What more, for a centralized church like Roman Catholicism, the mere threat of expensive lawsuits will create heavy legal, financial pressures on traditional Christian schools and charities: To accept Judge Posner’s values and mute Jesus Christ’s. That pressure becomes intense because of the way the law treats a centralized church.

What if Bishop Robert McElroy of San Diego says one thing about employing gay “married” teachers. Then Archbishop Charles Chaput of Philadelphia says another. The courts are likely to tell Archbishop Chaput: that’s not Catholicism, that’s just your personal opinion. San Diego wins, Philadelphia loses.

Worst still, inserting sexual orientation into the 1964 Civil Rights Act throws the meaning of the religious exemptions in that act into deep new uncertainty.

Your Church Will Hire Whom We Tell it to Hire

As a Skadden Arps brief puts it: “Finally, the exemption covers only religion-based discrimination and does not allow qualifying organizations to discriminate on the basis of race, sex, color, national origin or age.” Translation: Sex discrimination now means sexual orientation discrimination. Your religious exemption probably won’t permit you to hire only those who agree with classic Christian teachings on sex and marriage.

Catholic priests may still be allowed to be male, because that is covered under a separate Constitutional doctrine. A court upheld the “ministerial exception” by 9 to 0 in Hosanna v. Tabor. But if Posner’s doctrine is allowed to stand, Christian schools and charities could well be punished for refusing to hire gay and straight employees on an equal basis. Whether they believe in Christian views of sex and marriage may not be allowed to matter.

Judge Posner hasn’t got much respect for democracy. If he did, he would hesitate to remove such grave questions from the give-and-take of the democratic process. Judges would understand that democracy requires us to engage each other as citizens. Often we have to compromise to get what we want. This is why updating statutes is often hard. There are competing interests at stake.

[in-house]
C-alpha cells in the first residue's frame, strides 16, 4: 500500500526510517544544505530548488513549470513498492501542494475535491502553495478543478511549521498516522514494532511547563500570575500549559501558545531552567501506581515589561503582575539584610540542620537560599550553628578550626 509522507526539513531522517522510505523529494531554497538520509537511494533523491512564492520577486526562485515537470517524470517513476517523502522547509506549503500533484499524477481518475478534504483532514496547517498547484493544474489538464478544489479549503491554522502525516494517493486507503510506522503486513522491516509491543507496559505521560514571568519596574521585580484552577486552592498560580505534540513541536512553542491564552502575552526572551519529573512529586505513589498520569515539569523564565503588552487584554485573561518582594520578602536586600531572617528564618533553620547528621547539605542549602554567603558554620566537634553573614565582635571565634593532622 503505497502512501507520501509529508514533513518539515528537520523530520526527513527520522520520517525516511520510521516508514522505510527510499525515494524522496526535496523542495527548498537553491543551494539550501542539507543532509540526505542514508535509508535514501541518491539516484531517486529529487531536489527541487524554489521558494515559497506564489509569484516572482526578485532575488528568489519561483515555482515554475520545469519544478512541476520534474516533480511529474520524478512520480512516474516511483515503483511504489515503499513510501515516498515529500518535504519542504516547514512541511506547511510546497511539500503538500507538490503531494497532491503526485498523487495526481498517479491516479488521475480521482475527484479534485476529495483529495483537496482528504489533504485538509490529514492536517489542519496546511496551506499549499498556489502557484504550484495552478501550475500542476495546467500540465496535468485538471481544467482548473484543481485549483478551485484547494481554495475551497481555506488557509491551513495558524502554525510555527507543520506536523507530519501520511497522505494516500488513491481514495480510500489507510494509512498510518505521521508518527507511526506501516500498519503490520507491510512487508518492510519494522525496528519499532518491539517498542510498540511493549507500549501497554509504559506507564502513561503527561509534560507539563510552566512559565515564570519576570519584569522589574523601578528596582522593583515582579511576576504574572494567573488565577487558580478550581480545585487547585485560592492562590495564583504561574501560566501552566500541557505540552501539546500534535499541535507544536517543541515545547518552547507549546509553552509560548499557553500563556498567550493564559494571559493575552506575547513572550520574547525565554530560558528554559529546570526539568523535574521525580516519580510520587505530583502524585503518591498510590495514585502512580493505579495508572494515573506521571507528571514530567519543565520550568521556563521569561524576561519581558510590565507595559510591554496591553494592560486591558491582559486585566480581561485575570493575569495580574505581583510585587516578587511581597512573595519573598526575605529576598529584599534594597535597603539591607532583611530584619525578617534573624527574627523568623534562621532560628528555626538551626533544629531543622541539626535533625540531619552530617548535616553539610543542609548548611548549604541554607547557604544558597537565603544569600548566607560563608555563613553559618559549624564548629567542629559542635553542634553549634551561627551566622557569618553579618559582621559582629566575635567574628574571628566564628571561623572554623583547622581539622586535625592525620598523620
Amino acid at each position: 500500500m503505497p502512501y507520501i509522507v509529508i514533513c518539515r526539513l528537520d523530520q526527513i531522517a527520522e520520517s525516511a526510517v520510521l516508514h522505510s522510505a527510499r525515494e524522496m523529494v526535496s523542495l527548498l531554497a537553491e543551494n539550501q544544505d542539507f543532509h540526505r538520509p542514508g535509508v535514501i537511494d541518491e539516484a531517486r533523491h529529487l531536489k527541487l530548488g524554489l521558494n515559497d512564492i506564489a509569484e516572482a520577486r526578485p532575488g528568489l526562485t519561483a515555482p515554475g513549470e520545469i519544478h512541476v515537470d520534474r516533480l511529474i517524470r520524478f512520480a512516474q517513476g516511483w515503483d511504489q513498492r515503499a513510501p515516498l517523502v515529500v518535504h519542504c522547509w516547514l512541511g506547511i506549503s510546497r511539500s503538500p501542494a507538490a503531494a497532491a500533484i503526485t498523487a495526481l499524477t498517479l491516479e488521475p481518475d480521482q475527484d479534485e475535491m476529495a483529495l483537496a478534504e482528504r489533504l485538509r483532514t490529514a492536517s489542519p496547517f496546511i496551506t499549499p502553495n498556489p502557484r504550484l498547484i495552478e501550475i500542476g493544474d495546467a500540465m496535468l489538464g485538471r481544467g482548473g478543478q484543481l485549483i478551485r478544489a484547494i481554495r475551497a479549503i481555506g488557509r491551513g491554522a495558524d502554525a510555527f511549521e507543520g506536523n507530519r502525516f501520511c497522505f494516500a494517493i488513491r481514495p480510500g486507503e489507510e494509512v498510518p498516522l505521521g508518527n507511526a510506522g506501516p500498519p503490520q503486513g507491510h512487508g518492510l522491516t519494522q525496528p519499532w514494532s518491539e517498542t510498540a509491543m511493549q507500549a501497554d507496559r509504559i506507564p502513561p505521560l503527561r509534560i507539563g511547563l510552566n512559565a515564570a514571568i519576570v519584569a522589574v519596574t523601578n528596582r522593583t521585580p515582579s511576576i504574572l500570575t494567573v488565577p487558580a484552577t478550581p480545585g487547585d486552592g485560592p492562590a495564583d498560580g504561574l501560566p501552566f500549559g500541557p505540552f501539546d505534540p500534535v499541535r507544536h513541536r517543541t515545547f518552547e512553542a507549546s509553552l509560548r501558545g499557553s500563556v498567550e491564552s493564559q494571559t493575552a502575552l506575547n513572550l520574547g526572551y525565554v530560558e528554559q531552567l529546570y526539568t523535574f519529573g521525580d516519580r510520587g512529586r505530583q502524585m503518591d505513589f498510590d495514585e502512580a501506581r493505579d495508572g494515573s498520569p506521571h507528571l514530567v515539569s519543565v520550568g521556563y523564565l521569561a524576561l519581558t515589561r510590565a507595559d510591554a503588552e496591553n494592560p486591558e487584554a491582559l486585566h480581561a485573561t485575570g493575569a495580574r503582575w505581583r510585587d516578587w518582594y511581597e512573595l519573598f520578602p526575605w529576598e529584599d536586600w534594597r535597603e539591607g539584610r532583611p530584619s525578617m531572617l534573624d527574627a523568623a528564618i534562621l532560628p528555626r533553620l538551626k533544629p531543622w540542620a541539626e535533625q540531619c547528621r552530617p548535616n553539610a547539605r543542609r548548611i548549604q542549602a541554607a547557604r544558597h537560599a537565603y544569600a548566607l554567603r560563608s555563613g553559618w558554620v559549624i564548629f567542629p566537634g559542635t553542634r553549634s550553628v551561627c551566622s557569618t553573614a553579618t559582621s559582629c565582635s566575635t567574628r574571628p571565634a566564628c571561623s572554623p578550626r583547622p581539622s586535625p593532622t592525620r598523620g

No imaginable Congress would pass new sexual orientation protection without some provision for religious dissenters. As Prof. Robin Fretwell Wilson has pointed out, no state has passed a gay marriage bill without including at least some level of protection for marriage dissenters. It’s practically an instinct to give at least a few crumbs to the other side in the process of winning legislation.

Why the Courts are now the Whole Kahuna

But Judge Posner can do what he wants. He can outpace or flout public opinion. Clearly he knows he’s doing that. Otherwise “updating” the law would be no burden on Congress.

Democracy becomes ever more dysfunctional when it is routinely bypassed on controversial issues.

And control of the Court becomes the only game in town that matters.

Welcome to the Supreme Court, Justice Neil Gorsuch.